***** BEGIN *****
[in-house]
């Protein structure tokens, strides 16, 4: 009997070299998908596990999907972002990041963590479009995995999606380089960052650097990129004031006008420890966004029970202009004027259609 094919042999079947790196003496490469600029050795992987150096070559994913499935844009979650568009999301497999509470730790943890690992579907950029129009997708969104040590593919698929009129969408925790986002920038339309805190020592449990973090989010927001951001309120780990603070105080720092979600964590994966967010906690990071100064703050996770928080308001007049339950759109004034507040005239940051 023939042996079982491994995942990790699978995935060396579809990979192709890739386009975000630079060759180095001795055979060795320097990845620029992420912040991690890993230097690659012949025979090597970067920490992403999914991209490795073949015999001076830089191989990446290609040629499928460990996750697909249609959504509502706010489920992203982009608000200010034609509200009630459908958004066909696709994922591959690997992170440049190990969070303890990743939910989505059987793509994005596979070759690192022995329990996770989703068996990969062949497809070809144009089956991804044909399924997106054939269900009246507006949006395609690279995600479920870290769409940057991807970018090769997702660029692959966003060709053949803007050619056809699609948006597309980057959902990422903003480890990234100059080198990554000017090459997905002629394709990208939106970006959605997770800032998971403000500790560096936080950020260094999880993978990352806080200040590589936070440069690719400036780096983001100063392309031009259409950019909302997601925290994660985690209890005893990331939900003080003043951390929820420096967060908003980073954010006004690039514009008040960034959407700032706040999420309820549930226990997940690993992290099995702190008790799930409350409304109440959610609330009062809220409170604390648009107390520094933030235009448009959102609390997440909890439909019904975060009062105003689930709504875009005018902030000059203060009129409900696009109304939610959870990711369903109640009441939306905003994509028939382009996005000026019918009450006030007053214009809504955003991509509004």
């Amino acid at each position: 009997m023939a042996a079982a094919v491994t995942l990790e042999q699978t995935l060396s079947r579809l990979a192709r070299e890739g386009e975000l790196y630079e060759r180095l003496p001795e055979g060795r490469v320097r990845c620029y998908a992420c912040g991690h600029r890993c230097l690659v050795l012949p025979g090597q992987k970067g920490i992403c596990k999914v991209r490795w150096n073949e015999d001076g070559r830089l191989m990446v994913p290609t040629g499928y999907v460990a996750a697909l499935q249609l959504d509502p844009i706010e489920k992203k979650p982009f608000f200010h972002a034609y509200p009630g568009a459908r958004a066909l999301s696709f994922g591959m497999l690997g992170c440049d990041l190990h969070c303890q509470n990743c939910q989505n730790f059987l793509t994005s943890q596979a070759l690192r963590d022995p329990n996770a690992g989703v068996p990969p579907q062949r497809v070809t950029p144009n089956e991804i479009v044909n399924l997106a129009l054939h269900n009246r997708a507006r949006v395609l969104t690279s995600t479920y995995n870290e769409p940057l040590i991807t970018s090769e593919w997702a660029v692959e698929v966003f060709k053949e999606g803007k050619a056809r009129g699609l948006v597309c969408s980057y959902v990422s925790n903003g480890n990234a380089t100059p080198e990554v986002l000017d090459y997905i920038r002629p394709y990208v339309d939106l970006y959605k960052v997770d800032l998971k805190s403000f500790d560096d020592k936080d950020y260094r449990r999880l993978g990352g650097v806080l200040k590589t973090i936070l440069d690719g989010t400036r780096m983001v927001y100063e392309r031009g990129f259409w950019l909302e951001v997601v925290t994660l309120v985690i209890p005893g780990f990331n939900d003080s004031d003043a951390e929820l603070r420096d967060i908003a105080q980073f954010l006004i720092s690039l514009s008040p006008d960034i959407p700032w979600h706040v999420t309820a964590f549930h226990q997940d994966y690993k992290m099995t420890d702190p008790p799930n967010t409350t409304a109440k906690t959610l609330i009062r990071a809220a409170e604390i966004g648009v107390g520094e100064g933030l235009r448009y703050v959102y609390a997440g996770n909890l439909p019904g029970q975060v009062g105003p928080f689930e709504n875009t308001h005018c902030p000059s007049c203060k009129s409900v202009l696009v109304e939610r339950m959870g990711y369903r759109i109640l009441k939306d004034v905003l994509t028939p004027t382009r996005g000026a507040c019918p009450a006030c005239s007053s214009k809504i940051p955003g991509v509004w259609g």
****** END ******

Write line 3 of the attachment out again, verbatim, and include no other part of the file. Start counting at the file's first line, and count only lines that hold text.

């Amino acid at each position: 009997m023939a042996a079982a094919v491994t995942l990790e042999q699978t995935l060396s079947r579809l990979a192709r070299e890739g386009e975000l790196y630079e060759r180095l003496p001795e055979g060795r490469v320097r990845c620029y998908a992420c912040g991690h600029r890993c230097l690659v050795l012949p025979g090597q992987k970067g920490i992403c596990k999914v991209r490795w150096n073949e015999d001076g070559r830089l191989m990446v994913p290609t040629g499928y999907v460990a996750a697909l499935q249609l959504d509502p844009i706010e489920k992203k979650p982009f608000f200010h972002a034609y509200p009630g568009a459908r958004a066909l999301s696709f994922g591959m497999l690997g992170c440049d990041l190990h969070c303890q509470n990743c939910q989505n730790f059987l793509t994005s943890q596979a070759l690192r963590d022995p329990n996770a690992g989703v068996p990969p579907q062949r497809v070809t950029p144009n089956e991804i479009v044909n399924l997106a129009l054939h269900n009246r997708a507006r949006v395609l969104t690279s995600t479920y995995n870290e769409p940057l040590i991807t970018s090769e593919w997702a660029v692959e698929v966003f060709k053949e999606g803007k050619a056809r009129g699609l948006v597309c969408s980057y959902v990422s925790n903003g480890n990234a380089t100059p080198e990554v986002l000017d090459y997905i920038r002629p394709y990208v339309d939106l970006y959605k960052v997770d800032l998971k805190s403000f500790d560096d020592k936080d950020y260094r449990r999880l993978g990352g650097v806080l200040k590589t973090i936070l440069d690719g989010t400036r780096m983001v927001y100063e392309r031009g990129f259409w950019l909302e951001v997601v925290t994660l309120v985690i209890p005893g780990f990331n939900d003080s004031d003043a951390e929820l603070r420096d967060i908003a105080q980073f954010l006004i720092s690039l514009s008040p006008d960034i959407p700032w979600h706040v999420t309820a964590f549930h226990q997940d994966y690993k992290m099995t420890d702190p008790p799930n967010t409350t409304a109440k906690t959610l609330i009062r990071a809220a409170e604390i966004g648009v107390g520094e100064g933030l235009r448009y703050v959102y609390a997440g996770n909890l439909p019904g029970q975060v009062g105003p928080f689930e709504n875009t308001h005018c902030p000059s007049c203060k009129s409900v202009l696009v109304e939610r339950m959870g990711y369903r759109i109640l009441k939306d004034v905003l994509t028939p004027t382009r996005g000026a507040c019918p009450a006030c005239s007053s214009k809504i940051p955003g991509v509004w259609g």